Report: Top NBA players hesitant to promote coronavirus vaccine

COVID-19 vaccination room at Evropeisky shopping mall in Moscow
Stanislav KrasilnikovTASS via Getty Images

With the coronavirus vaccine rolling out across the nation — slowly, but rolling out — the NBA had hoped to put together a string of public service announcements encouraging people to sign up and get the shot. Particularly people of color.

NBA legends Bill Russell and Kareem Abdul-Jabbar have gotten the coronavirus vaccine and done PSAs, as have a couple of coaches. However, the league’s top active players have pulled back from taking part in promoting the vaccine, reports Adrian Wojnarowski of ESPN.

The NBA’s outreach to the agents of many of the league’s elite players — with hopes of getting stars to participate in PSAs to promote the safety and effectiveness of the vaccine — has been met with a tepid response, sources said. Player apprehensions about receiving the vaccine are consistent with those that also exist in Black communities throughout the country, agents and players told ESPN.

Sources describe a number of factors contributing to many players’ reluctance to participate, including uncertainty about taking the vaccine themselves, reluctance to advocate its use for others and resistance to extending favors to a league amid the largely unpopular plans for an All-Star Game.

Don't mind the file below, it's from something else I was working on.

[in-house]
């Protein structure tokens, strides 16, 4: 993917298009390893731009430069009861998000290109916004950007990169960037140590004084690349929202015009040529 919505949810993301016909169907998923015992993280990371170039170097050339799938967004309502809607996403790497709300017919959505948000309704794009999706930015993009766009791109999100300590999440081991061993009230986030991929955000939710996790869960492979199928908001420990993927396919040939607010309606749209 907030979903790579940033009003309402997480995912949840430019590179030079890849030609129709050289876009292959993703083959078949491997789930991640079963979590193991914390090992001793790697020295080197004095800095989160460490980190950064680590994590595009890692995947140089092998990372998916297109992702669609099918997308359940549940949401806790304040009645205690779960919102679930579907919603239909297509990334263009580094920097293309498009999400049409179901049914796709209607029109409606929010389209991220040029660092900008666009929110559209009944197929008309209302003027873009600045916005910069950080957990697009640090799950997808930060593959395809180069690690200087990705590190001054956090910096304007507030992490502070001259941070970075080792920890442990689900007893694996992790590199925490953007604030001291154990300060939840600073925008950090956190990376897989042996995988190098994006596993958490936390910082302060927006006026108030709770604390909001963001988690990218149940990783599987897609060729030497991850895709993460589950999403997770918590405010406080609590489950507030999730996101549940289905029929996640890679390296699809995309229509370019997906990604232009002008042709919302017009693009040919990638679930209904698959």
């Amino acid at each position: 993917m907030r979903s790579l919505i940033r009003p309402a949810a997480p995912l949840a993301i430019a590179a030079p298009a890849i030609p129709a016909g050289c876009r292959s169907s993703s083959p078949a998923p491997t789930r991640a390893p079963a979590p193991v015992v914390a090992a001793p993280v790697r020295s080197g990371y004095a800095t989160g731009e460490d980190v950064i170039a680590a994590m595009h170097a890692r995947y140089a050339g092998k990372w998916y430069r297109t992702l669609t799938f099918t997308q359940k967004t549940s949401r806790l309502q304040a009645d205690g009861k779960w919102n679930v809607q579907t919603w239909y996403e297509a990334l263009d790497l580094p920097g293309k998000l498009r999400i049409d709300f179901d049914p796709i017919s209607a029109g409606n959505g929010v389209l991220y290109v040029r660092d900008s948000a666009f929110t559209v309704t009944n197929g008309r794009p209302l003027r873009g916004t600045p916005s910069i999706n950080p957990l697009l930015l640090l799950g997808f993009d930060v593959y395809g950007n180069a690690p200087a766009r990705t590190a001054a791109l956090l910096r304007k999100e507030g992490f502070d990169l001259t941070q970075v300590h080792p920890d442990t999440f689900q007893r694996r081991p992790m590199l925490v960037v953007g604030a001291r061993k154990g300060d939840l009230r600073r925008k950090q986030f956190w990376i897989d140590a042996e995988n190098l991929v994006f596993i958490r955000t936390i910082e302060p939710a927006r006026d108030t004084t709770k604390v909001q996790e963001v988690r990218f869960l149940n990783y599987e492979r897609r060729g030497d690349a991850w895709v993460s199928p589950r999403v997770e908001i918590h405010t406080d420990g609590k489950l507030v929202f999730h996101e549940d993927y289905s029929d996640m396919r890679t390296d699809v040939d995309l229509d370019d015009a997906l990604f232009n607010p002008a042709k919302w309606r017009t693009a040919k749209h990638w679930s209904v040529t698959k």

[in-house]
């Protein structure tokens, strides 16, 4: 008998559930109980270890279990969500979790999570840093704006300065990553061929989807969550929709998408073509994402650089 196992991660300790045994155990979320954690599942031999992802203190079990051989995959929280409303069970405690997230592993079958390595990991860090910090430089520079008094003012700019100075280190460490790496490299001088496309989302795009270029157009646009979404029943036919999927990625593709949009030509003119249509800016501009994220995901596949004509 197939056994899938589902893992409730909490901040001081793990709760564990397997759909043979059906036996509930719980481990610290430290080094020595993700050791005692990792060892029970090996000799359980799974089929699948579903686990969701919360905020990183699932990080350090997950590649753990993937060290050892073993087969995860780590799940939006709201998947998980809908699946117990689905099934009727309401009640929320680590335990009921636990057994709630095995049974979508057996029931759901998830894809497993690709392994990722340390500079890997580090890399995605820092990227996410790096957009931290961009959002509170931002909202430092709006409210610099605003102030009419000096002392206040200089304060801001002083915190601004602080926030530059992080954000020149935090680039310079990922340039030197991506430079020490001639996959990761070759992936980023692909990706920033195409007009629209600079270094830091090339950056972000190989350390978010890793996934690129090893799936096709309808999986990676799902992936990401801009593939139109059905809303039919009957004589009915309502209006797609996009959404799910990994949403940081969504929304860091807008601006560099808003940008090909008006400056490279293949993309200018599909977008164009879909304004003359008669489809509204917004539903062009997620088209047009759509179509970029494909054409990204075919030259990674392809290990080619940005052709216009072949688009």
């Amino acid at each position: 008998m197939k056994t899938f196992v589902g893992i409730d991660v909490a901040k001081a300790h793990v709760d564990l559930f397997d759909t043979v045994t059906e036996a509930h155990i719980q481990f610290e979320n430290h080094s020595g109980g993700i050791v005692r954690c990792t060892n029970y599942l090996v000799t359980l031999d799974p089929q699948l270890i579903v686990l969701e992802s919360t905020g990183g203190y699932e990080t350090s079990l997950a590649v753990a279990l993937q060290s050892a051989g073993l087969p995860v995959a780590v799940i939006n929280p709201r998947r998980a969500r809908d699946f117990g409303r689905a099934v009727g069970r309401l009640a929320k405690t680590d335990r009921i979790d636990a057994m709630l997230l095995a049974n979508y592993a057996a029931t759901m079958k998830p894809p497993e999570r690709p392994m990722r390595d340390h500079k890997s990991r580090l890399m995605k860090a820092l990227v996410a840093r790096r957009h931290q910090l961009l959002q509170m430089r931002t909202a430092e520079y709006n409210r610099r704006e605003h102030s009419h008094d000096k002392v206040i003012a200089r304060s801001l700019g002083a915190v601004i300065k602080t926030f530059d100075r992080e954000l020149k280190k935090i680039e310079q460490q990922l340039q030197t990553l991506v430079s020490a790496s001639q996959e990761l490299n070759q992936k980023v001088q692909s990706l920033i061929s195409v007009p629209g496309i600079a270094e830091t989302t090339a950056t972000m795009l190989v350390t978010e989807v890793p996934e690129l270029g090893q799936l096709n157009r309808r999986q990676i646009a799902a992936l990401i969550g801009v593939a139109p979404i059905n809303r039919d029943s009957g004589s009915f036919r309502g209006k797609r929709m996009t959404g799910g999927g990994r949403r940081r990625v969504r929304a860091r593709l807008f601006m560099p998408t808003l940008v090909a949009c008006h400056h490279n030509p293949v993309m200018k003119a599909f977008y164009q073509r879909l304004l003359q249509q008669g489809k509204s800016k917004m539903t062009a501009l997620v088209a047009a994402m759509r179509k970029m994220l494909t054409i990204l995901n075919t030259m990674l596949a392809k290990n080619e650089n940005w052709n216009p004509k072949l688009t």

This shouldn’t really be a surprise, reports have been around about players being reluctant to get the vaccine. That despite all the players who have come down with the disease and all the postponed games.

It’s not just NBA players. With a history of systemic racism to back up their perspective, there is hesitancy in many Black communities around the nation to jump on board with the vaccine. The NBA players reflect a national trend.

The NBA has brought in experts to talk to players about the vaccine, but that has not necessarily swayed many minds. At least not yet. However, players are not eligible yet (unless they have an underlying condition) as it is currently people 65 and older, as well as frontline workers and teachers, who are in line to get the vaccine. Healthy young adults like NBA players are farther down the priority list, and the NBA has said it will not let players jump the line.